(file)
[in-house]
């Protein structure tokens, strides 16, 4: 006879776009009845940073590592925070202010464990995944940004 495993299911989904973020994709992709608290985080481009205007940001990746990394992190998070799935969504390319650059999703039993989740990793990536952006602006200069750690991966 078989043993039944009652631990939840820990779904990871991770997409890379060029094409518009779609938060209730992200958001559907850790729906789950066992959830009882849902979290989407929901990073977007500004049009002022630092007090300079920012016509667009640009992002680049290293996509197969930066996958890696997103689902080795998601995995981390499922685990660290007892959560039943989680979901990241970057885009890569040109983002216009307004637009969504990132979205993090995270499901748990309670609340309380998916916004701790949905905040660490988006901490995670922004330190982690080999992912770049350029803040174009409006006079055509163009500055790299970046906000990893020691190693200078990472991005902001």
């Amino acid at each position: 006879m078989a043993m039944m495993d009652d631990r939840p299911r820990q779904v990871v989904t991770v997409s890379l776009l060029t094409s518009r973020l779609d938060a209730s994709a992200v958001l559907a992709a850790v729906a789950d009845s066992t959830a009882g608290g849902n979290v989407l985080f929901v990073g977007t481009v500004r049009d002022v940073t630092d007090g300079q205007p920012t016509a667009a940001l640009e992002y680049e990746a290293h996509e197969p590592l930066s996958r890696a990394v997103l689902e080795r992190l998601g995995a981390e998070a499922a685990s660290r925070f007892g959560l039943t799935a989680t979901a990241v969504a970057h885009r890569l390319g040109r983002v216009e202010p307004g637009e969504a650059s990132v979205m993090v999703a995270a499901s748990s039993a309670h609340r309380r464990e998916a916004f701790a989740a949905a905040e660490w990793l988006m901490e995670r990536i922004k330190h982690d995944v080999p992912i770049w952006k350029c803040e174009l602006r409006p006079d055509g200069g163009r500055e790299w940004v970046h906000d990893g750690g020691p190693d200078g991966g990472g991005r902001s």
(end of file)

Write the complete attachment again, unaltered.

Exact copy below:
[in-house]
């Protein structure tokens, strides 16, 4: 006879776009009845940073590592925070202010464990995944940004 495993299911989904973020994709992709608290985080481009205007940001990746990394992190998070799935969504390319650059999703039993989740990793990536952006602006200069750690991966 078989043993039944009652631990939840820990779904990871991770997409890379060029094409518009779609938060209730992200958001559907850790729906789950066992959830009882849902979290989407929901990073977007500004049009002022630092007090300079920012016509667009640009992002680049290293996509197969930066996958890696997103689902080795998601995995981390499922685990660290007892959560039943989680979901990241970057885009890569040109983002216009307004637009969504990132979205993090995270499901748990309670609340309380998916916004701790949905905040660490988006901490995670922004330190982690080999992912770049350029803040174009409006006079055509163009500055790299970046906000990893020691190693200078990472991005902001």
């Amino acid at each position: 006879m078989a043993m039944m495993d009652d631990r939840p299911r820990q779904v990871v989904t991770v997409s890379l776009l060029t094409s518009r973020l779609d938060a209730s994709a992200v958001l559907a992709a850790v729906a789950d009845s066992t959830a009882g608290g849902n979290v989407l985080f929901v990073g977007t481009v500004r049009d002022v940073t630092d007090g300079q205007p920012t016509a667009a940001l640009e992002y680049e990746a290293h996509e197969p590592l930066s996958r890696a990394v997103l689902e080795r992190l998601g995995a981390e998070a499922a685990s660290r925070f007892g959560l039943t799935a989680t979901a990241v969504a970057h885009r890569l390319g040109r983002v216009e202010p307004g637009e969504a650059s990132v979205m993090v999703a995270a499901s748990s039993a309670h609340r309380r464990e998916a916004f701790a989740a949905a905040e660490w990793l988006m901490e995670r990536i922004k330190h982690d995944v080999p992912i770049w952006k350029c803040e174009l602006r409006p006079d055509g200069g163009r500055e790299w940004v970046h906000d990893g750690g020691p190693d200078g991966g990472g991005r902001s």